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Valerie Macon/AFP via Getty Images

Singer Britney Spears at an appearance in Hollywood in July 2019.

Valerie Macon/AFP via Getty Images

It's been 13 years since singer Britney Spears, now 39, was placed under a legal conservatorship that removed her control over her own finances, career and well-being. In a hearing Thursday in Los Angeles Superior Court, Judge Brenda Penny continued that arrangement — but overruled her father's objections to a third party, Bessemer Trust, having been established as co-conservator of her estate.

The singer lost autonomy in 2008, when she was placed into a legal conservatorship controlled by her father, Jamie Spears, in an arrangement more typically made for an elderly person or someone with cognitive impairment.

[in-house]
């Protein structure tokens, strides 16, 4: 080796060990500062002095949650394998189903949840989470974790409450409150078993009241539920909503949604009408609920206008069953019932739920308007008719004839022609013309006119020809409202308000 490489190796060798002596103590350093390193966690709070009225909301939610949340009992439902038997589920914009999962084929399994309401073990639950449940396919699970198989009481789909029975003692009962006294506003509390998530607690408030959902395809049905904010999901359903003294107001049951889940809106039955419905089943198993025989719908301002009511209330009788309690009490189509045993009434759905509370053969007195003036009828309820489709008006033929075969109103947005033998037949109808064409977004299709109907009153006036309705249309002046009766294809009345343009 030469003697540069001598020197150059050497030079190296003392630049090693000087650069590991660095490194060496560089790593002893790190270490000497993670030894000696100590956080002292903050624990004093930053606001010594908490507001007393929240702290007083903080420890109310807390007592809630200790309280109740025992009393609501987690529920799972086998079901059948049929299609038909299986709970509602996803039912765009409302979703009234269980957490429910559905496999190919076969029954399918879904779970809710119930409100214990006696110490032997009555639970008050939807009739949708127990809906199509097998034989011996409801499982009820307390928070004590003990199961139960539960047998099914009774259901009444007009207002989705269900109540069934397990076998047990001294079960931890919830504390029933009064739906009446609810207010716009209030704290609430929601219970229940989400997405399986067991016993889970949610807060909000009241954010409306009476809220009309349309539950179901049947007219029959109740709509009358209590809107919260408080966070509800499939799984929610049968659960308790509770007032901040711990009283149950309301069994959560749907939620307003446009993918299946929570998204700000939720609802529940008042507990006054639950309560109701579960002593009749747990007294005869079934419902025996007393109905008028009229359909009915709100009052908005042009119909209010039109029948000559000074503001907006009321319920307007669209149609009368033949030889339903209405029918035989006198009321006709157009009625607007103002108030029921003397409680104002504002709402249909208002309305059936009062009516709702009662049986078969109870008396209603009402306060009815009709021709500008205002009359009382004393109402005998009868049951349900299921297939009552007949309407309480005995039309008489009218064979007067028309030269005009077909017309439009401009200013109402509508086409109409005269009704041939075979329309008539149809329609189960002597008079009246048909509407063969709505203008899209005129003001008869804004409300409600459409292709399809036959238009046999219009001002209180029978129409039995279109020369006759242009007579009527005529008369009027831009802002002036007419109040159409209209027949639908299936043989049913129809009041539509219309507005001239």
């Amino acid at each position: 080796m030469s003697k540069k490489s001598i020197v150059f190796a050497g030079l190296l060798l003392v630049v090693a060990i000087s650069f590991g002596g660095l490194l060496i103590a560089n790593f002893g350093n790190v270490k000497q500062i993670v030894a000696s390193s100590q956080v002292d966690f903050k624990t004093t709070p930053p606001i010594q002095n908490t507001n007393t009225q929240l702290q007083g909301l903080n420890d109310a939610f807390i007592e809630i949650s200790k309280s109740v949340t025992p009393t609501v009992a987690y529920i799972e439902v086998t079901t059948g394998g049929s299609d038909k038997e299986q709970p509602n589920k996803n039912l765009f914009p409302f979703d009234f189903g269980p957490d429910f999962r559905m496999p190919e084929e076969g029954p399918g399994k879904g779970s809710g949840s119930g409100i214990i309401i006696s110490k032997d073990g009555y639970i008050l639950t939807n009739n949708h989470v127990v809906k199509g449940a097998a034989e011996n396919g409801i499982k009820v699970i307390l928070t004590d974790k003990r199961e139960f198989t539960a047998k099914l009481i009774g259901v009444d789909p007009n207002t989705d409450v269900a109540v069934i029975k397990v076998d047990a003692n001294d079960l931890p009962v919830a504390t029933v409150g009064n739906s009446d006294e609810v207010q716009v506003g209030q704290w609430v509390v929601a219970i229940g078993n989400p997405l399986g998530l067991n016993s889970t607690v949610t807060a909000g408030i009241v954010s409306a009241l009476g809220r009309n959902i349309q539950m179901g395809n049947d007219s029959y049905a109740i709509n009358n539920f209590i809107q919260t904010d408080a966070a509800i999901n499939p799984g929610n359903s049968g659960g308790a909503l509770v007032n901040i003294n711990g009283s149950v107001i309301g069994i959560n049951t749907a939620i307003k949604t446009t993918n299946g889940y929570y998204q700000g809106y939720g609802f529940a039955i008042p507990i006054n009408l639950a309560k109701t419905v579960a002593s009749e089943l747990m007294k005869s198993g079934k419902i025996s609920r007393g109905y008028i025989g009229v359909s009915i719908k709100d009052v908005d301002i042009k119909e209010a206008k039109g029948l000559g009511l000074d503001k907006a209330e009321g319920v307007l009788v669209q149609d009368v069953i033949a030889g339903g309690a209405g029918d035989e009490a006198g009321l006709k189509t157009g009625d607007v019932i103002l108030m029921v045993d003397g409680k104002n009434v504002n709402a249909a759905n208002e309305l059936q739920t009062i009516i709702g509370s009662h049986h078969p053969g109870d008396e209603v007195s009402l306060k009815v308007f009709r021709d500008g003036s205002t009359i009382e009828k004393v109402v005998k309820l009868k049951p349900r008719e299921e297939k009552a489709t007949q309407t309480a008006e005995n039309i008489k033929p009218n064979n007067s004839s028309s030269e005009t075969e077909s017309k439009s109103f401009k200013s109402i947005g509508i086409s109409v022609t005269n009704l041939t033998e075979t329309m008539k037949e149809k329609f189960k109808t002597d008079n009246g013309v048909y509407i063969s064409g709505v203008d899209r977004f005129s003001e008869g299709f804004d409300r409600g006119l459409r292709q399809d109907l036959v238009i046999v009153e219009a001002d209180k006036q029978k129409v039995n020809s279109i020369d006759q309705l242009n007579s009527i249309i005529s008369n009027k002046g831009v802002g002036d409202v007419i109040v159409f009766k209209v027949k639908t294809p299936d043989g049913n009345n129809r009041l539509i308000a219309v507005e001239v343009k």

Spears has never voiced — in court or on social media, in the court of public opinion — a desire for the conservatorship to be removed completely. Last year, her lawyer, Samuel D. Ingham III stated in a filing that she "strongly opposed" her father as conservator, and that she refused to perform if he were in charge of her career. While Jamie Spears was not removed as the conservator of the singer's estate, Judge Penny agreed in November to allow a third party, Bessemer Trust, be added as co-conservator.

Spears' situation has drawn renewed attention in the wake of the New York Times documentary "Framing Britney Spears," which debuted last week on the FX channel and is streaming on Hulu. It included interviews with #FreeBritney activists and revisited the way that the media, comedians and the music industry characterized Spears during her rise to superstardom and during her very public struggles around the time of her divorce from former husband Kevin Federline, and their battles over the custody of their two children.

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